Milk urea nitrogen variation explained by differences in urea transport into the gastrointestinal tract in lactating dairy cows

Souza, V.C.; Aguilar, M.; Van Amburgh, M.; Nayananjalie, W.A.D.; Hanigan, M.D.

Journal of Dairy Science 104(6): 6715-6726


ISSN/ISBN: 1525-3198
PMID: 33773787
Accession: 079146177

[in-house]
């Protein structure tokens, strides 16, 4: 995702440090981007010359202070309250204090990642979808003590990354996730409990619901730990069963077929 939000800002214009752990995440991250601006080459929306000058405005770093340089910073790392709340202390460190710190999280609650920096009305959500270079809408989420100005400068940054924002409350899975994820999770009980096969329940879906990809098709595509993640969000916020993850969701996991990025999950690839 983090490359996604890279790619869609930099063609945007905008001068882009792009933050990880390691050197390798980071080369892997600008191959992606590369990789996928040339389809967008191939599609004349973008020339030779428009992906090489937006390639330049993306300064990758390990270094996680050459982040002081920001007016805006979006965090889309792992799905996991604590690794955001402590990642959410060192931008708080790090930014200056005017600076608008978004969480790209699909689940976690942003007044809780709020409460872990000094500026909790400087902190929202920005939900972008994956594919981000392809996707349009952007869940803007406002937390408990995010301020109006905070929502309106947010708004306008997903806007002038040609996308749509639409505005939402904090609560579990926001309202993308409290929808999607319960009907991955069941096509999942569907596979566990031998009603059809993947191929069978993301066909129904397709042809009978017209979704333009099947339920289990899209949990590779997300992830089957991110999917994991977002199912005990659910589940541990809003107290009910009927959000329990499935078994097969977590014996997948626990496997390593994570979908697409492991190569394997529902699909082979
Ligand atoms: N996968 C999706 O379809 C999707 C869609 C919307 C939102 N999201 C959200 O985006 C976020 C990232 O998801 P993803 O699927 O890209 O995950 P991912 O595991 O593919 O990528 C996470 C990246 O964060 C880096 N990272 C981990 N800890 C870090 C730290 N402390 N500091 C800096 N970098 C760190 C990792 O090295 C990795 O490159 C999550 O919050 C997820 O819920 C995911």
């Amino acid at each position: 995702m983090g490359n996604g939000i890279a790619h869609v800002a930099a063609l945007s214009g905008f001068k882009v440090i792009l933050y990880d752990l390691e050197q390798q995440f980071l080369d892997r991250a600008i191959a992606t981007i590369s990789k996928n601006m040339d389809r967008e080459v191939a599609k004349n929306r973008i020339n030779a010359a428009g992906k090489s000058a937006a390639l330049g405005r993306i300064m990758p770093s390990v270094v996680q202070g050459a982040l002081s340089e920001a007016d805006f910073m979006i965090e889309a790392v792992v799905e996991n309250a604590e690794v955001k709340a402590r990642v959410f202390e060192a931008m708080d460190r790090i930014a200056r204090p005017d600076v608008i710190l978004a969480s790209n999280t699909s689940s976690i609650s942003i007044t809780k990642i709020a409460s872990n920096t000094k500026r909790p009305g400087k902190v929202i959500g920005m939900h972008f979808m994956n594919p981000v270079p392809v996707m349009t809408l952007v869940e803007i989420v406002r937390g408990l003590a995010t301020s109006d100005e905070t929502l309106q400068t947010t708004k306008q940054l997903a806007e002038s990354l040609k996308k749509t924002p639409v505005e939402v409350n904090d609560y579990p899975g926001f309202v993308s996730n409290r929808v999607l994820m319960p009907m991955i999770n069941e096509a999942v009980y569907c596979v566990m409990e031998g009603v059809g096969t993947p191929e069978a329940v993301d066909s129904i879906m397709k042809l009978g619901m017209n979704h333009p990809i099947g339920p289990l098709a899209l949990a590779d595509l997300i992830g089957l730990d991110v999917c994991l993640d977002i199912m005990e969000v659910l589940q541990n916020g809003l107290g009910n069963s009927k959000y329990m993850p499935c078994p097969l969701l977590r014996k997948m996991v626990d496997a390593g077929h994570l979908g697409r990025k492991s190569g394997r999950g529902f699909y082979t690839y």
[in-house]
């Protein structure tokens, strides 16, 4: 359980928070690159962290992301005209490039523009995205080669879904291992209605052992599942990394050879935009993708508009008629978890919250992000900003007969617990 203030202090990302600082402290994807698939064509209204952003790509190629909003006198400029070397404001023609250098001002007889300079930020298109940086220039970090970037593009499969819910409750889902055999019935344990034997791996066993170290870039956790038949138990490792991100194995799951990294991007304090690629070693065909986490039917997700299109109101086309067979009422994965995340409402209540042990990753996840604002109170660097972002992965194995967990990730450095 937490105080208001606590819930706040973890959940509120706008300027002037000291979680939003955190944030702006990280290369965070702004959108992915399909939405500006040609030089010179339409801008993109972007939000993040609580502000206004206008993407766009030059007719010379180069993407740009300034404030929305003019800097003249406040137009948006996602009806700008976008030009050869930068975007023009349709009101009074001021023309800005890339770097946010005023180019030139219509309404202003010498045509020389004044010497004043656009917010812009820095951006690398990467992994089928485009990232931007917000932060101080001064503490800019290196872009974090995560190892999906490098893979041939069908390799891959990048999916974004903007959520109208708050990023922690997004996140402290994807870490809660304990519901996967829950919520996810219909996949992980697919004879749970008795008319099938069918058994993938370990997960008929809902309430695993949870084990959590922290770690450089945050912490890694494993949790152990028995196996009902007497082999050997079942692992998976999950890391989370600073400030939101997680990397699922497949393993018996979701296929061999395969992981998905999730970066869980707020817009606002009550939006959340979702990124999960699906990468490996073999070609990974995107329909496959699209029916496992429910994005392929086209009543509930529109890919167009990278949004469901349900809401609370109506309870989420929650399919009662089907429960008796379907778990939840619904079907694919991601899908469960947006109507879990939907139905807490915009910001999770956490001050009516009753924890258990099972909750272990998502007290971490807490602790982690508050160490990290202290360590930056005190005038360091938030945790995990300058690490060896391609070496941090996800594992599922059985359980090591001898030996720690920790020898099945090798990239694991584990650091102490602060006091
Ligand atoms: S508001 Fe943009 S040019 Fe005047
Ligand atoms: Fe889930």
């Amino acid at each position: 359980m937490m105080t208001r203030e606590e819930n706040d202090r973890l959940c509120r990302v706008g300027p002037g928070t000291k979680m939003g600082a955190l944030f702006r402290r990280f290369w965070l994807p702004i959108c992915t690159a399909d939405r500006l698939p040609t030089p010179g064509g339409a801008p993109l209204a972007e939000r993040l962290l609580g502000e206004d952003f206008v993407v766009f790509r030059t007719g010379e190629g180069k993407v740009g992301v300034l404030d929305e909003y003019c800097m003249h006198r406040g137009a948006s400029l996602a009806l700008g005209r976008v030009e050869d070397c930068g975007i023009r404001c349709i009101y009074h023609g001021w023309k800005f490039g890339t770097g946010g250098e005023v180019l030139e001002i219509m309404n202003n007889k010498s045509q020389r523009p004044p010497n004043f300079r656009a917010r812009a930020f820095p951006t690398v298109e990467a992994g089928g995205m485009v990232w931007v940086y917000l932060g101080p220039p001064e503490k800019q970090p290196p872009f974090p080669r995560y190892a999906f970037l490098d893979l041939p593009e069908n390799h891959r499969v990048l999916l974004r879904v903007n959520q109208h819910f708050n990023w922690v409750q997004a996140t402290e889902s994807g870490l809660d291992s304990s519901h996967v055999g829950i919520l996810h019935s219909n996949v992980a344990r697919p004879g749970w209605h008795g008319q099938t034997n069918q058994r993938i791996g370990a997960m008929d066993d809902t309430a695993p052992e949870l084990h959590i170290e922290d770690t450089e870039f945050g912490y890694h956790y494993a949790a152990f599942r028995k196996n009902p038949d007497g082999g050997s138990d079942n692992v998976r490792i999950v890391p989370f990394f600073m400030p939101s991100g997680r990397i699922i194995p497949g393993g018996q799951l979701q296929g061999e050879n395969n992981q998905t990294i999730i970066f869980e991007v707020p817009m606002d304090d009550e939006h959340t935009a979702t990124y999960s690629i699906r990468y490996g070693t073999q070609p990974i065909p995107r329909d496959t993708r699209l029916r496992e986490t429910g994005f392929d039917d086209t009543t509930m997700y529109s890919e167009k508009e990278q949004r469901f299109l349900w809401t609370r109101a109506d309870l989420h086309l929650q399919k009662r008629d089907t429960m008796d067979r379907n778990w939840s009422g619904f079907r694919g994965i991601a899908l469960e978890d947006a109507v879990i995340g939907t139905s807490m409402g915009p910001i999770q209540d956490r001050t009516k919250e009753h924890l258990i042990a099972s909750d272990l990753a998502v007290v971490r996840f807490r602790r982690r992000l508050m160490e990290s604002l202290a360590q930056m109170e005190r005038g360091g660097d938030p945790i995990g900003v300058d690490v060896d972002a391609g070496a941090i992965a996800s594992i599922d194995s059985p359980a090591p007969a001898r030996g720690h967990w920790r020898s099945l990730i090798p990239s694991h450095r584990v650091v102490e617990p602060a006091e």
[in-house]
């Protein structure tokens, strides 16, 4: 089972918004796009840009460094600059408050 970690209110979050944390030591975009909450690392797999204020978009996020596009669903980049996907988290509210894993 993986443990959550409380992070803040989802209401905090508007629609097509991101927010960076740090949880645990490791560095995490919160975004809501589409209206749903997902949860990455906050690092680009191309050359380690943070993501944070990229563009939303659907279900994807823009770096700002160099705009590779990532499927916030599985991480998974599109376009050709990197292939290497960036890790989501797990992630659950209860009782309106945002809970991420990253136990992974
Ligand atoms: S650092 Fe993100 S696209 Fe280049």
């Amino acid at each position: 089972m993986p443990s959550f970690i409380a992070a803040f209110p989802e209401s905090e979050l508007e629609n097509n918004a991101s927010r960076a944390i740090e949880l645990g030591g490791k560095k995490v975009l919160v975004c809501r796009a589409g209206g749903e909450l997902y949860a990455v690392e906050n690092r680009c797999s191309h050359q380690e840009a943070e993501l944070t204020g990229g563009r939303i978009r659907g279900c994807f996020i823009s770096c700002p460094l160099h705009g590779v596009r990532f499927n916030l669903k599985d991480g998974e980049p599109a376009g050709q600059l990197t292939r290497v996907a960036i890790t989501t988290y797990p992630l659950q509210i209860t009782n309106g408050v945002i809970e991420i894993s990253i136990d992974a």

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Milk urea nitrogen (MUN) and blood urea nitrogen are correlated with nitrogen balance and nitrogen excretion; however, there is also a genetic component to MUN concentrations that could be associated with differences in urea transport. It was hypothesized that a portion of the variation in MUN concentrations among cows is caused by variation in gastrointestinal and kidney urea clearance rates. Eight lactating cows with varying MUN concentrations while fed a common diet were infused with [15N15N]urea to determine urea N entry rate (UER), gastrointestinal entry rate, returned to ornithine cycle, urea N used for anabolism, urea N excretion in feces and urine. Urea clearance rates by the kidneys and gastrointestinal tract were calculated from isotopic enrichment of urea excretion in urine and gut entry rate, respectively, and plasma urea N concentrations (PUN). Over the course of the experiment, animals weighed an average of 506 ± 62 kg and produced 26.3 ± 4.39 kg of milk/d, with MUN concentrations ranging from 11.6 to 17.3 mg/dL (average of 14.9 ± 2.1 mg/dL). Plasma urea N was positively correlated with UER, urea N excretion in urine, and urea N used for anabolism. Plasma urea N and MUN were negatively correlated with gut clearance rates and ratio of gastrointestinal entry rate to UER. This relationship supports the hypothesis that differences in gut urea transport activity among animals causes variation in PUN and MUN concentrations, and that cows with high PUN and MUN are less efficient at recycling PUN to the gastrointestinal tract and thus may be more susceptible to ruminal N deficiencies when fed low RDP diets. Such biological variation in urea metabolism necessitates an adequate safety margin when setting regulations for maximal MUN levels as an indicator of herd N efficiency.